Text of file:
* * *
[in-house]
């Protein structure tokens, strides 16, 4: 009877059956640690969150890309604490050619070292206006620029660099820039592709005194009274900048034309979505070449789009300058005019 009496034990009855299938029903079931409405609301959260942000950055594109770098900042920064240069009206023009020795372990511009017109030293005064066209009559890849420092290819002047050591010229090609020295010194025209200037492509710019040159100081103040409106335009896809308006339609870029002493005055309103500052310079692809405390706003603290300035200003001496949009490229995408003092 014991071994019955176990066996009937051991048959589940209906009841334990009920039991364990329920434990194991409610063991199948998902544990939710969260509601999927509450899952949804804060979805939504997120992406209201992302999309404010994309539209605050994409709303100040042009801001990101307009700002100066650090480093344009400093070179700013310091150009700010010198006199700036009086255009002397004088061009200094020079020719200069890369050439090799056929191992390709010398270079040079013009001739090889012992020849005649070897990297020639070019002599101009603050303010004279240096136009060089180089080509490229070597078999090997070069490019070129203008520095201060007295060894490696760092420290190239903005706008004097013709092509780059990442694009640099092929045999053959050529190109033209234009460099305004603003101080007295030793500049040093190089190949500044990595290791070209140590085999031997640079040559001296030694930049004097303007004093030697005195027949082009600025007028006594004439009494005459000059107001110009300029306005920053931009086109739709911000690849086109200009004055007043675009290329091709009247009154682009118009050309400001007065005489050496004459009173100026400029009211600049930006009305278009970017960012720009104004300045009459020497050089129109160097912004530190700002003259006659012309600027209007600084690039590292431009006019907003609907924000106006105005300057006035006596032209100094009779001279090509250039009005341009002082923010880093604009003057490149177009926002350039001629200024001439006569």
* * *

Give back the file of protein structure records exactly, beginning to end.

[in-house]
């Protein structure tokens, strides 16, 4: 009877059956640690969150890309604490050619070292206006620029660099820039592709005194009274900048034309979505070449789009300058005019 009496034990009855299938029903079931409405609301959260942000950055594109770098900042920064240069009206023009020795372990511009017109030293005064066209009559890849420092290819002047050591010229090609020295010194025209200037492509710019040159100081103040409106335009896809308006339609870029002493005055309103500052310079692809405390706003603290300035200003001496949009490229995408003092 014991071994019955176990066996009937051991048959589940209906009841334990009920039991364990329920434990194991409610063991199948998902544990939710969260509601999927509450899952949804804060979805939504997120992406209201992302999309404010994309539209605050994409709303100040042009801001990101307009700002100066650090480093344009400093070179700013310091150009700010010198006199700036009086255009002397004088061009200094020079020719200069890369050439090799056929191992390709010398270079040079013009001739090889012992020849005649070897990297020639070019002599101009603050303010004279240096136009060089180089080509490229070597078999090997070069490019070129203008520095201060007295060894490696760092420290190239903005706008004097013709092509780059990442694009640099092929045999053959050529190109033209234009460099305004603003101080007295030793500049040093190089190949500044990595290791070209140590085999031997640079040559001296030694930049004097303007004093030697005195027949082009600025007028006594004439009494005459000059107001110009300029306005920053931009086109739709911000690849086109200009004055007043675009290329091709009247009154682009118009050309400001007065005489050496004459009173100026400029009211600049930006009305278009970017960012720009104004300045009459020497050089129109160097912004530190700002003259006659012309600027209007600084690039590292431009006019907003609907924000106006105005300057006035006596032209100094009779001279090509250039009005341009002082923010880093604009003057490149177009926002350039001629200024001439006569």